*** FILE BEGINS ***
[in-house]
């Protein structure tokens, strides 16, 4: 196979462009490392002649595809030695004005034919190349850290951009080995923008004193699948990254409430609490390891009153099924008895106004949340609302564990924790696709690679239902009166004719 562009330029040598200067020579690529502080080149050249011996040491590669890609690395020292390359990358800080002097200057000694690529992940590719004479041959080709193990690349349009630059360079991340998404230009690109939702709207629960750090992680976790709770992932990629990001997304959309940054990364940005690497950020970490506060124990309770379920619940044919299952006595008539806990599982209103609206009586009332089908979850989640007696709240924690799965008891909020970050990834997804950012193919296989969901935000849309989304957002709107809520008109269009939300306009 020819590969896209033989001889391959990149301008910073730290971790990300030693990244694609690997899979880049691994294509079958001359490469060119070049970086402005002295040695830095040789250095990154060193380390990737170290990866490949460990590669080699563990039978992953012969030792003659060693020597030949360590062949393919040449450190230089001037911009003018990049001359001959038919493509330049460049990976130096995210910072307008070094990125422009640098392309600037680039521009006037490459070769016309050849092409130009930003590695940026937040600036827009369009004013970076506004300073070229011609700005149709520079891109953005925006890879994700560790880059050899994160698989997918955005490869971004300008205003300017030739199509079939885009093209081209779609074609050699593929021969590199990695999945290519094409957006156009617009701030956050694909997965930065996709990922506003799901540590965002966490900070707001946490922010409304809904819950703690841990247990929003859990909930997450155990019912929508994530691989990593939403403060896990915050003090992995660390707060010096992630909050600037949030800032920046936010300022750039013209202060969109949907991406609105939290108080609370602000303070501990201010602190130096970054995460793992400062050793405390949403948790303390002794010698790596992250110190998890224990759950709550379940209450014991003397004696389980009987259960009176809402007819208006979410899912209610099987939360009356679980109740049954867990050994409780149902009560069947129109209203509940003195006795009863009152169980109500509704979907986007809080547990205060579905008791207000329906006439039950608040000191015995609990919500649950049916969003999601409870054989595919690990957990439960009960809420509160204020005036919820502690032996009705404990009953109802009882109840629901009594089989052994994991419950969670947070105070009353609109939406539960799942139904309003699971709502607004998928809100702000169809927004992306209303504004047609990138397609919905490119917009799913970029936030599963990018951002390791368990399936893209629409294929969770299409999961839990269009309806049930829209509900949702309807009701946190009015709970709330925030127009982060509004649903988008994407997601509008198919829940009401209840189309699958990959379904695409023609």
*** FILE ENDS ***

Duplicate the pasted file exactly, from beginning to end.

[in-house]
């Protein structure tokens, strides 16, 4: 196979462009490392002649595809030695004005034919190349850290951009080995923008004193699948990254409430609490390891009153099924008895106004949340609302564990924790696709690679239902009166004719 562009330029040598200067020579690529502080080149050249011996040491590669890609690395020292390359990358800080002097200057000694690529992940590719004479041959080709193990690349349009630059360079991340998404230009690109939702709207629960750090992680976790709770992932990629990001997304959309940054990364940005690497950020970490506060124990309770379920619940044919299952006595008539806990599982209103609206009586009332089908979850989640007696709240924690799965008891909020970050990834997804950012193919296989969901935000849309989304957002709107809520008109269009939300306009 020819590969896209033989001889391959990149301008910073730290971790990300030693990244694609690997899979880049691994294509079958001359490469060119070049970086402005002295040695830095040789250095990154060193380390990737170290990866490949460990590669080699563990039978992953012969030792003659060693020597030949360590062949393919040449450190230089001037911009003018990049001359001959038919493509330049460049990976130096995210910072307008070094990125422009640098392309600037680039521009006037490459070769016309050849092409130009930003590695940026937040600036827009369009004013970076506004300073070229011609700005149709520079891109953005925006890879994700560790880059050899994160698989997918955005490869971004300008205003300017030739199509079939885009093209081209779609074609050699593929021969590199990695999945290519094409957006156009617009701030956050694909997965930065996709990922506003799901540590965002966490900070707001946490922010409304809904819950703690841990247990929003859990909930997450155990019912929508994530691989990593939403403060896990915050003090992995660390707060010096992630909050600037949030800032920046936010300022750039013209202060969109949907991406609105939290108080609370602000303070501990201010602190130096970054995460793992400062050793405390949403948790303390002794010698790596992250110190998890224990759950709550379940209450014991003397004696389980009987259960009176809402007819208006979410899912209610099987939360009356679980109740049954867990050994409780149902009560069947129109209203509940003195006795009863009152169980109500509704979907986007809080547990205060579905008791207000329906006439039950608040000191015995609990919500649950049916969003999601409870054989595919690990957990439960009960809420509160204020005036919820502690032996009705404990009953109802009882109840629901009594089989052994994991419950969670947070105070009353609109939406539960799942139904309003699971709502607004998928809100702000169809927004992306209303504004047609990138397609919905490119917009799913970029936030599963990018951002390791368990399936893209629409294929969770299409999961839990269009309806049930829209509900949702309807009701946190009015709970709330925030127009982060509004649903988008994407997601509008198919829940009401209840189309699958990959379904695409023609």